A word I’ve never had the slightest opportunity to use. Denial, the dictionary has to say about it, particularly self-denial.
I have so little self-denial! a person might say coyly when presented with — particularly this time of year — a plate of goodies, just before they reconsider — oh, well, on second thought! — and reach a hand toward a particularly tempting bite.
Other than that usage — so blithe, so redolent of pop psychology — I can’t imagine a single way self-denial might be inserted into conversation: it’s a concept that’s been stripped of meaning, an act long ago fallen out of fashion.
I’m certainly not bemoaning that fact. To practice self-denial — what would be the point? What would it be for, other than …. I dunno. To prove a point? For one’s own good? You give up smoking, you turn down a rich piece of cake, you practice self-denial. Maybe you exchange all the old-style lightbulbs in your house and turn down the heat.
Our culture keeps the concept of self-denial firmly on a transactional level. You give something up — you get something in return. You cut the sugar from your diet, you are gifted with… (I suppose)… better health. You simplify your life, you’re blessed with… tranquility and peace.
So abnegation means self-denial, and there’s little point (who cares?) discussing it.
But then there’s the verb form of the word …
Four days ago, after I gave up on driving so aimlessly and at the same time so purposefully through the neighborhood with my freight of sleepless child and all my complicated baggage — of what I needed, of what she needed, of what should happen, of what was most important — the word self-abnegation all of a sudden seemed scrawled across my afternoon in bold, black, foot-high, maybe even flaming, letters.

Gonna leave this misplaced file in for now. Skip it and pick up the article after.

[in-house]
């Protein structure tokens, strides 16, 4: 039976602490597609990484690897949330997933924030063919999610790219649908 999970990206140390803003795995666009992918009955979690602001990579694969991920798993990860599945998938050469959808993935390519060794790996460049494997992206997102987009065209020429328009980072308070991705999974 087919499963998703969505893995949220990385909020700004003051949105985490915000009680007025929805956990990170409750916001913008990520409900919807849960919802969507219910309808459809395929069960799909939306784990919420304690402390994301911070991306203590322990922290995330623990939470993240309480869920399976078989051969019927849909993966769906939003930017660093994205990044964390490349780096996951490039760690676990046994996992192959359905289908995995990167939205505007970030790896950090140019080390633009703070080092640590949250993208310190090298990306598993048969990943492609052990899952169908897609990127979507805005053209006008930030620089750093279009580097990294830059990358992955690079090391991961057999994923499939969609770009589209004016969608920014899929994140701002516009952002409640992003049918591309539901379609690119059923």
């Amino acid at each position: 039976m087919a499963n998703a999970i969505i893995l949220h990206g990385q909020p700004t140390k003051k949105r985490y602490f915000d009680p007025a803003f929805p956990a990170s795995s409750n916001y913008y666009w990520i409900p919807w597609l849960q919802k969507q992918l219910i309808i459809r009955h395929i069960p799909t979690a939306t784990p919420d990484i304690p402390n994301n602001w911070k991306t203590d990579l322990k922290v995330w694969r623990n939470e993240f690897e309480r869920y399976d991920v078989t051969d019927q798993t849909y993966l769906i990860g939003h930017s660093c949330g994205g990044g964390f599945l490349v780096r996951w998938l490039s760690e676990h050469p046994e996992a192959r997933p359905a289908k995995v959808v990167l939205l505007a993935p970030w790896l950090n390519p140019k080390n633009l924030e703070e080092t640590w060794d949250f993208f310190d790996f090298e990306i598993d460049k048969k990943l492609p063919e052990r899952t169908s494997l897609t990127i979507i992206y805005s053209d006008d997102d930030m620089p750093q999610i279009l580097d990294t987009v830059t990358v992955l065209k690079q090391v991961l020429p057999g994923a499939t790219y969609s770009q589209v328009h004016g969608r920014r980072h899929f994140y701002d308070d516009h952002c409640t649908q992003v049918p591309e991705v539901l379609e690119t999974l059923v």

To abnegate: To deny, renounce; to surrender, to relinquish.
So Latinate, so medieval! And the interesting thing about the definition is the way it changes our focus from the transactional nature of self-denial (at least as we see it these days, hair shirts having gone, also, out of fashion) to something much more difficult, and powerful: the struggle. If denying, renouncing, surrendering or relinquishing isn’t the hardest frigging work you’ve ever engaged in then I sure don’t want your job, whatever it might be.
In parenthood, one’s will continuously butts up against something so much larger and stronger than it is — a life force? A universe? — and there is something downright… religious about the — I don’t know what else to call it — self-abnegation that almost always is the lesson learned. There is nothing concretely transactional about the self-abnegation of parenthood: I mean, I can sacrifice my desires for my child’s well-being until I’m blue in the face, but it’s not ever ever ever going to get me back into a size 6 pair of jeans.
This sort of sacrifice is dangerous stuff. This is poking at the dark heart of motherhood — here there be dragons! — with a particularly strong stick. This is mixing the theological (or the spiritual) with the everyday, and to do so is anathema (interestingly enough, another religious word) to the people and the culture we are these days.
Is the self-abnegation that is part and parcel of parenthood good or bad? I’m not saying ( I don’t know; I made a C in Existential Philosophy at UGA in 1983). It just is, as loathe as we are to acknowledge it.
A couple of other religiously-connotated words:
Oh, they’re not words connected to us, (even should we have a religious affiliation, these things being also these days somewhat out of vogue) but belong to other people’s lives, across oceans and far away.
But throw those sorts of words into the parenthood mix and what do you get?
A culture where parent participation is sometimes elevated to a byzantine art? Where guilt can be paramount? One where places exist where parents must undergo interviews to get their kids in preschool?